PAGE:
The Opinionated Psoas – Part 3

What happens when the psoas is tight on only one side?  More importantly, how do you read compensations that occur?  Can you see it when you look at someone?

 

The Psoas Psubustitutes – Part 4

Thomas introduces the concept of locals and expresses.  Which muscles can substitute for the psoas?

 

As much of what is written in these articles is speculative and based more on practice than theory, I invite you to leave your thoughts and experiences in the comments section below.

Autor: markyoung

~ 18/08/09

abdominals

Recently I received an email asking me if there was a difinitive test for core stability.  The very real truth is that I think there is no single test, but a combination of tests should reveal a lot about what we want to know.

 

Personally, I’ve been heavily influenced by Stuart McGill and Shirley Sahrmann.   I’ve also taken some great ideas from bright guys like Mike Robertson,  Bill Hartman, and Gray Cook to formulate some of my core testing tools.

 

To start let’s just address the fundamentals.  Strength is the ability to produce force and stability is the ability to control it.  So doing crunches on a stability ball with a hundred pound dumbbell on your chest might make you strong (although I think it makes you look ridiculous), it isn’t going to improve your core stability.  To be stable you must be able to RESIST the applied force without movement.

 

Going hand in hand with this notion is the idea that is currently being promoted by many educated coaches and trainers that repeated spinal flexion is a bad idea because it increases the risk of spinal disc injury.  In other words, crunches suck!

 

Finally, lets remember that the core doesn’t just include the rectus abdominus or the anterior core muscles.  It essentially forms a belt around us and includes more muscles than I’d like to count at this very moment.  Knowing this, it is essential to investigate the muscles all around the core to determine stability.  More importantly, we are not going to test the strength of these muscles, but the ability of them to support the core under load.  In the case of the lower back, endurance is actually far more important than strength for injury prevention.

 

Here is a quick little protocol that I like to use as a starting point:

 

1. Front Plank

While doing this movement I like to place a dowel on the person’s back and have them maintain 3 points of contact.  The dowel should remain in contact with the glutes, upper back, and head.  If one of those points is lost then the timer stops.  (Note: I swiped this tip from Mike Robertson)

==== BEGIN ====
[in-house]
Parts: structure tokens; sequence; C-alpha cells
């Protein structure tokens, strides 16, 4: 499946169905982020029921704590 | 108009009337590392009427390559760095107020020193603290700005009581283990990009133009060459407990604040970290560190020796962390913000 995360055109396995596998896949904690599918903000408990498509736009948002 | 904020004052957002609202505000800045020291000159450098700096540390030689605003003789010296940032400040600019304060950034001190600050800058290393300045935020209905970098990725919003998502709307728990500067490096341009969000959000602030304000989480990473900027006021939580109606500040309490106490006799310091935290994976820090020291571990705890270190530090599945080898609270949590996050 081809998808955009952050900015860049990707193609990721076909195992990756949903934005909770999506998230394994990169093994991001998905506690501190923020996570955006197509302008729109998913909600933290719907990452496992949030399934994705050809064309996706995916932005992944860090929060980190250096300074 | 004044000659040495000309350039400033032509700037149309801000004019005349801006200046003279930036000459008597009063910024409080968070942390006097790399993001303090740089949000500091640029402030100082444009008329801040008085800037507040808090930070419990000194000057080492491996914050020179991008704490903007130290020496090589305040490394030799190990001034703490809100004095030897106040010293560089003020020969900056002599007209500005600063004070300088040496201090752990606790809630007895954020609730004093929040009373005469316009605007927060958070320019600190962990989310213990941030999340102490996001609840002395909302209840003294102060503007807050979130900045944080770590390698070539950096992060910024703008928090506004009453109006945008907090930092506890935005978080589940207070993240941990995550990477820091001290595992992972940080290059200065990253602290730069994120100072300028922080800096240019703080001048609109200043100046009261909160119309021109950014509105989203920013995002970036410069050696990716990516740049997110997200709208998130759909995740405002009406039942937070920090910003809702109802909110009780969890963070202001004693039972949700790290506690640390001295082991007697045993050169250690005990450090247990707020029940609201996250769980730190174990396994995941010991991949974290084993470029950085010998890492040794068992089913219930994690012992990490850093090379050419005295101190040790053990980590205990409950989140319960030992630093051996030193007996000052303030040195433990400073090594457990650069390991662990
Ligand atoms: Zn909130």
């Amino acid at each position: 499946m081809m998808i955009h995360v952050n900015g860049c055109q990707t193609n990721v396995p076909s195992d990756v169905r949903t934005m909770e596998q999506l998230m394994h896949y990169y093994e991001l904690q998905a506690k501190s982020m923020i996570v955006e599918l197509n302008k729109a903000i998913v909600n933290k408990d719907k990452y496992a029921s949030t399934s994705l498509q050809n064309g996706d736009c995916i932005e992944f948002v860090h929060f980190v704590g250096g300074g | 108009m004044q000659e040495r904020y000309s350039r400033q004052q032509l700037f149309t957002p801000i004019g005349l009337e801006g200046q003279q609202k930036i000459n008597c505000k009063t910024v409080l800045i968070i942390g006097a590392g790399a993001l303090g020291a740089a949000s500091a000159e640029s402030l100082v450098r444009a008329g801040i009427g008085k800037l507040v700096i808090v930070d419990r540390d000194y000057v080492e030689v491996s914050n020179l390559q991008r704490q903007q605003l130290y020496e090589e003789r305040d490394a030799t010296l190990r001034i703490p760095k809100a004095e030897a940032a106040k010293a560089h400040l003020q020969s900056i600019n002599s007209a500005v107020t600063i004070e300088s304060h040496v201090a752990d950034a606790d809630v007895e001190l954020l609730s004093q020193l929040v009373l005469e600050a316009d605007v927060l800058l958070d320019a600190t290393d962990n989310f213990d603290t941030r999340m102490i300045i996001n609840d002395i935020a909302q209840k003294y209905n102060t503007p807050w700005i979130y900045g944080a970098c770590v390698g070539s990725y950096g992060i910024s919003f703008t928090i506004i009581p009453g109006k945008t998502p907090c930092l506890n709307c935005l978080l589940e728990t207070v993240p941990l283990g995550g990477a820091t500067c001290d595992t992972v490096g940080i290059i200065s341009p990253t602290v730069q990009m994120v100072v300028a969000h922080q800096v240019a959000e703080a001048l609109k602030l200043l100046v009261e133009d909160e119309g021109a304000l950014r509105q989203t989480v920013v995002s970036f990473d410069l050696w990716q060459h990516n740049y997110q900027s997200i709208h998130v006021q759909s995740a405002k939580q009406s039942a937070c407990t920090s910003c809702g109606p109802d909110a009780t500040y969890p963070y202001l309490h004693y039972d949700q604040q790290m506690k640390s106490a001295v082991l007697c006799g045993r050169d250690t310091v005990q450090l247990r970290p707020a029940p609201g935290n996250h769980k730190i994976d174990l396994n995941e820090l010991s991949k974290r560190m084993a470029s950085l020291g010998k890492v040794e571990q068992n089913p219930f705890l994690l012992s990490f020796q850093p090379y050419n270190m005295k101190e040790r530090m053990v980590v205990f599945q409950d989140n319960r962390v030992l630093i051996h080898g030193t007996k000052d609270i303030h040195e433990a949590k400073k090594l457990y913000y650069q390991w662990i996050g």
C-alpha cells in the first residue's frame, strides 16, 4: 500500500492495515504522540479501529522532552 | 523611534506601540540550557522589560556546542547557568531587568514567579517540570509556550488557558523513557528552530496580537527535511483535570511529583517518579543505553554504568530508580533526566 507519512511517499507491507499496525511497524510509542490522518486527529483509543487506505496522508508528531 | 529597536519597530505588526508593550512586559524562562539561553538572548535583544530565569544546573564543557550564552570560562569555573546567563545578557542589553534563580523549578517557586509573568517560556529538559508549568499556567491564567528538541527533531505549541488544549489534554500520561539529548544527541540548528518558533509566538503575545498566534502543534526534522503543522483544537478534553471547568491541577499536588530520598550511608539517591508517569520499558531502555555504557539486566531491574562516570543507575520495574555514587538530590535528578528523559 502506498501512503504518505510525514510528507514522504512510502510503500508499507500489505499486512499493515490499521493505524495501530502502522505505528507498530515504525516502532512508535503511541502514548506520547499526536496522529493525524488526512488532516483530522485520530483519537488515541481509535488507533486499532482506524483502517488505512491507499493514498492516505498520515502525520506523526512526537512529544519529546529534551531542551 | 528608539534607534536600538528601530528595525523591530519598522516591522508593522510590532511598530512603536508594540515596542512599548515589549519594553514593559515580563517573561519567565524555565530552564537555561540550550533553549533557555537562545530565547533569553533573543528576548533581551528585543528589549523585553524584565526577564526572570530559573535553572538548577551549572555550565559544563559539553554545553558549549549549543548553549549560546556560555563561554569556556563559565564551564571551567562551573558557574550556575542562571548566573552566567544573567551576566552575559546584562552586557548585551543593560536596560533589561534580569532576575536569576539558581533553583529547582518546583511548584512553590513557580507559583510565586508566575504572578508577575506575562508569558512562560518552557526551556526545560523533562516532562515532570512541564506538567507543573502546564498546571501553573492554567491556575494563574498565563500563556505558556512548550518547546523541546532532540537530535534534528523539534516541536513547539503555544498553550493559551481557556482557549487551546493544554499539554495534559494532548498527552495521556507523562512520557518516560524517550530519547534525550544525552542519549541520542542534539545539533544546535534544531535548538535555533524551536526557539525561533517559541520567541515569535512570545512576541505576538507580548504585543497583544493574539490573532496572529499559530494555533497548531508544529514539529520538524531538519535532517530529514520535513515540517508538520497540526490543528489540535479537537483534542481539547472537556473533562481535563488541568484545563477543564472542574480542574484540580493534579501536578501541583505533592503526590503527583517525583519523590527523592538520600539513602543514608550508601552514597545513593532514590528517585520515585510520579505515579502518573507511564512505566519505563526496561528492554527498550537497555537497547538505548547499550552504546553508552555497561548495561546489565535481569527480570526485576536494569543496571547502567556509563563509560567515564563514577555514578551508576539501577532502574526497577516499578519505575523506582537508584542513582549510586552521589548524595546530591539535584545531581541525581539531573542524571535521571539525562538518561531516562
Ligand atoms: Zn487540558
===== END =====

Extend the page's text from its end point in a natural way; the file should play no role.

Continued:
You should be able to hold this position for 2 minutes.

 

2. Side Plank – Should be able to hold for 90 seconds

This is as easy as it sounds.  The body should be held straight in a full side plank position for 90 seconds per side.  Note any assymetry between the sides as this is a strong predictor on injury risk.  Work on bringing the weaker side up to match the stronger side before trying to increase the overall time.

You should be able to hold this position for 90 seconds.

 

3. Back Extension Hold

Set up at though you’re going to do a back extension and hold yourself in the extended position.  As with the front plank, use the dowel along the spine to ensure proper alignment by maintaing 3 points of contact.

You should be able to hold this position for 2 minutes.

 

4. Double Leg Lower

To perform this test you want to lie on your back and raise both legs straight up into the air.  From here, I’d suggest placing your hands on your external obliques or crossed over your chest.  They cannot be on the floor.  Now slowly begin to lower your legs while concentrating on keeping your lower back flat on the floor.  (Note: a hard floor is more effective than a mat for determining success on this test)

If your feet hit the floor before your lower back raises you have passed.  If not, you suck and you should check yourself into the wimp hall of fame.  Just kidding, but your ability to control your core is probably lacking in this respect.

 

5.  Rotational Stability

I also like to assess rotational stability by using a test from the functional movement screen.  If you’re going to fail only one of these tests, this will probably be it.  You can check it out HERE.

 

Again, these only serve at starting points and there are obviously other factors affecting stability of the core, but these tests should be enough to get you rolling.

 

In the coming weeks I’ll be releasing an audio interview series that will detail how some of the world’s leading experts test and train the core for performance and just plain looking sexy.  Keep your eyes peeled for that.

 

In the meantime, drop me a note in the comments to let me know how you make out on the tests above.

Autor: markyoung

~ 17/08/09

books

 

As many of you may know, I believe that reading for an hour per day is paramount if you hope to become a leader in any field.  Fitness and nutrition are no different.  Here are a few things to get you started for today.

 

My Ah-Ha Moments – By Mike Boyle

I especially like points one and two.  While many believe that the nervous systems governs the body (which it obviously does) I concretely believe that if the body has been in a certain state for some time, the muscle itself will have adapted and needs to be addressed as well as the nervous system for optimal function to return.

 

Self Ankle Mobilization – By Bill Hartman

If you’re having pressure or pain with your ankle mobility drills or your ankle mobility just isn’t what it should be you should check this out.  And just to save you time, this is a short video instead of making you read more.   I know…you’re welcome.

 

Thoughts?  Comments?  Light up the comment section below.